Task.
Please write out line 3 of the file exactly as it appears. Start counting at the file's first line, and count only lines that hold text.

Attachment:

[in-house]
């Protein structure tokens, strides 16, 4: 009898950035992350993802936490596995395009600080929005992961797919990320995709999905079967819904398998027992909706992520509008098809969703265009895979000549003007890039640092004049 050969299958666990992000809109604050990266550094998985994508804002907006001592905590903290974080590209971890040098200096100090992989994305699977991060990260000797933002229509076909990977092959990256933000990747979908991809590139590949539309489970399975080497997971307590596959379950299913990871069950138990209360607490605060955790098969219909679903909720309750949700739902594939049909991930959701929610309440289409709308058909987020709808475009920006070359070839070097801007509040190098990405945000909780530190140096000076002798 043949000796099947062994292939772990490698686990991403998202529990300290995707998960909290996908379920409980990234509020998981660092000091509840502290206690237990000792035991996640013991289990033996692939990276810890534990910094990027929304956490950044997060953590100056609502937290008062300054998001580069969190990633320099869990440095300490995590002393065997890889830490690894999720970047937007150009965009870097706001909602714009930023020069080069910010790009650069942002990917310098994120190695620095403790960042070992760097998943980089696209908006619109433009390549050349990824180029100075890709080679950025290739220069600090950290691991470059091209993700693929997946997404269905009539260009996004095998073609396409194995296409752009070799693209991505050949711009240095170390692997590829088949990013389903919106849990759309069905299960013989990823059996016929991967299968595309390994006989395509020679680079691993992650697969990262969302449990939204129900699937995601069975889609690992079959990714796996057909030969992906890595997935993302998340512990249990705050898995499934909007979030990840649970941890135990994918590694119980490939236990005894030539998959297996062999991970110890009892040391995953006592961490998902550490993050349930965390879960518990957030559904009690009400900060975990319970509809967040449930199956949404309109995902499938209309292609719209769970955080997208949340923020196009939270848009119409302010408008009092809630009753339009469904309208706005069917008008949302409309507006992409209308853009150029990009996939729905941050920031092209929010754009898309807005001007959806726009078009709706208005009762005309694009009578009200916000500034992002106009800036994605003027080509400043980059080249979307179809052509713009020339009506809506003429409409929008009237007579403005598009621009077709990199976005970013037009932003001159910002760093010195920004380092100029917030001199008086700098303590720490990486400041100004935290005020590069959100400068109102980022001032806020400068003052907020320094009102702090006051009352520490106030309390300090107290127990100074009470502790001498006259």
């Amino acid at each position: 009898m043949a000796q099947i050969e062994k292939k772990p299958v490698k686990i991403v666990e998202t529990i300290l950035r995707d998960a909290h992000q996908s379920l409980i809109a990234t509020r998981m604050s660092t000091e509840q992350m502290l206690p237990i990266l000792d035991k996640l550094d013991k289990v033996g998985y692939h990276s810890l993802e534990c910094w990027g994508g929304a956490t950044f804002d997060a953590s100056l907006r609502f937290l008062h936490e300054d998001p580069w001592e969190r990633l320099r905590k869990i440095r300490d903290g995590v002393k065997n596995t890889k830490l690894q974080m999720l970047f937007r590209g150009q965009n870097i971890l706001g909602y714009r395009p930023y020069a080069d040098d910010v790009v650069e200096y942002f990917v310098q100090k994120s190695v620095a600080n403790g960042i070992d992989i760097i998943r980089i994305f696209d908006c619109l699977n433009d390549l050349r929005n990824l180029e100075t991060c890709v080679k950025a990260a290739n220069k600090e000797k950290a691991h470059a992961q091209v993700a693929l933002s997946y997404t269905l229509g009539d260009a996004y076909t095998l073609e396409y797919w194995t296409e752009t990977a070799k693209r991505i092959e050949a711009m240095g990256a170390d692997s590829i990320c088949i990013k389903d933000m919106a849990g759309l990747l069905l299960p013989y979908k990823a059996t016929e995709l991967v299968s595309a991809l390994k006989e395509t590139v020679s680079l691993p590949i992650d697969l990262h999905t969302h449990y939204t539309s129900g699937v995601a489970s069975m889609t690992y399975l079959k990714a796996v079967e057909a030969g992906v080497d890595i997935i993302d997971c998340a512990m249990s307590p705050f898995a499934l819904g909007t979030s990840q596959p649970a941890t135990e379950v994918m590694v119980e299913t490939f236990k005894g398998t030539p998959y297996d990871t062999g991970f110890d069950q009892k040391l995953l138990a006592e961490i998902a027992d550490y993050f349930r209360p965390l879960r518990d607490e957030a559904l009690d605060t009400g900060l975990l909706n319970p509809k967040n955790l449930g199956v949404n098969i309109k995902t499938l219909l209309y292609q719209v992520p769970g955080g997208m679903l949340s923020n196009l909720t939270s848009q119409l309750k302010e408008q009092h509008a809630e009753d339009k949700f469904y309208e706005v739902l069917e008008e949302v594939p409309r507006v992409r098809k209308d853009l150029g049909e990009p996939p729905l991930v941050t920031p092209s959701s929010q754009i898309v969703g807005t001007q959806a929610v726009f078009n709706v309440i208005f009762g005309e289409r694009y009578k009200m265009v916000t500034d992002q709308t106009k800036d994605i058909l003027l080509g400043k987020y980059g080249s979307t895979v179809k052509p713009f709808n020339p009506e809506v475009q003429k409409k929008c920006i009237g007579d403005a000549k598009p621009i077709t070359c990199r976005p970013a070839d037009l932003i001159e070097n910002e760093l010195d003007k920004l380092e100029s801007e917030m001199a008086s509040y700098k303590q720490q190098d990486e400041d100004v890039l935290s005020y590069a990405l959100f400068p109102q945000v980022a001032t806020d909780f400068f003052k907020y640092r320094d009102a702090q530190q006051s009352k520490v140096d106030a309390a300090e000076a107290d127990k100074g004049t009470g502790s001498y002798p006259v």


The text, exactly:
């Amino acid at each position: 009898m043949a000796q099947i050969e062994k292939k772990p299958v490698k686990i991403v666990e998202t529990i300290l950035r995707d998960a909290h992000q996908s379920l409980i809109a990234t509020r998981m604050s660092t000091e509840q992350m502290l206690p237990i990266l000792d035991k996640l550094d013991k289990v033996g998985y692939h990276s810890l993802e534990c910094w990027g994508g929304a956490t950044f804002d997060a953590s100056l907006r609502f937290l008062h936490e300054d998001p580069w001592e969190r990633l320099r905590k869990i440095r300490d903290g995590v002393k065997n596995t890889k830490l690894q974080m999720l970047f937007r590209g150009q965009n870097i971890l706001g909602y714009r395009p930023y020069a080069d040098d910010v790009v650069e200096y942002f990917v310098q100090k994120s190695v620095a600080n403790g960042i070992d992989i760097i998943r980089i994305f696209d908006c619109l699977n433009d390549l050349r929005n990824l180029e100075t991060c890709v080679k950025a990260a290739n220069k600090e000797k950290a691991h470059a992961q091209v993700a693929l933002s997946y997404t269905l229509g009539d260009a996004y076909t095998l073609e396409y797919w194995t296409e752009t990977a070799k693209r991505i092959e050949a711009m240095g990256a170390d692997s590829i990320c088949i990013k389903d933000m919106a849990g759309l990747l069905l299960p013989y979908k990823a059996t016929e995709l991967v299968s595309a991809l390994k006989e395509t590139v020679s680079l691993p590949i992650d697969l990262h999905t969302h449990y939204t539309s129900g699937v995601a489970s069975m889609t690992y399975l079959k990714a796996v079967e057909a030969g992906v080497d890595i997935i993302d997971c998340a512990m249990s307590p705050f898995a499934l819904g909007t979030s990840q596959p649970a941890t135990e379950v994918m590694v119980e299913t490939f236990k005894g398998t030539p998959y297996d990871t062999g991970f110890d069950q009892k040391l995953l138990a006592e961490i998902a027992d550490y993050f349930r209360p965390l879960r518990d607490e957030a559904l009690d605060t009400g900060l975990l909706n319970p509809k967040n955790l449930g199956v949404n098969i309109k995902t499938l219909l209309y292609q719209v992520p769970g955080g997208m679903l949340s923020n196009l909720t939270s848009q119409l309750k302010e408008q009092h509008a809630e009753d339009k949700f469904y309208e706005v739902l069917e008008e949302v594939p409309r507006v992409r098809k209308d853009l150029g049909e990009p996939p729905l991930v941050t920031p092209s959701s929010q754009i898309v969703g807005t001007q959806a929610v726009f078009n709706v309440i208005f009762g005309e289409r694009y009578k009200m265009v916000t500034d992002q709308t106009k800036d994605i058909l003027l080509g400043k987020y980059g080249s979307t895979v179809k052509p713009f709808n020339p009506e809506v475009q003429k409409k929008c920006i009237g007579d403005a000549k598009p621009i077709t070359c990199r976005p970013a070839d037009l932003i001159e070097n910002e760093l010195d003007k920004l380092e100029s801007e917030m001199a008086s509040y700098k303590q720490q190098d990486e400041d100004v890039l935290s005020y590069a990405l959100f400068p109102q945000v980022a001032t806020d909780f400068f003052k907020y640092r320094d009102a702090q530190q006051s009352k520490v140096d106030a309390a300090e000076a107290d127990k100074g004049t009470g502790s001498y002798p006259v």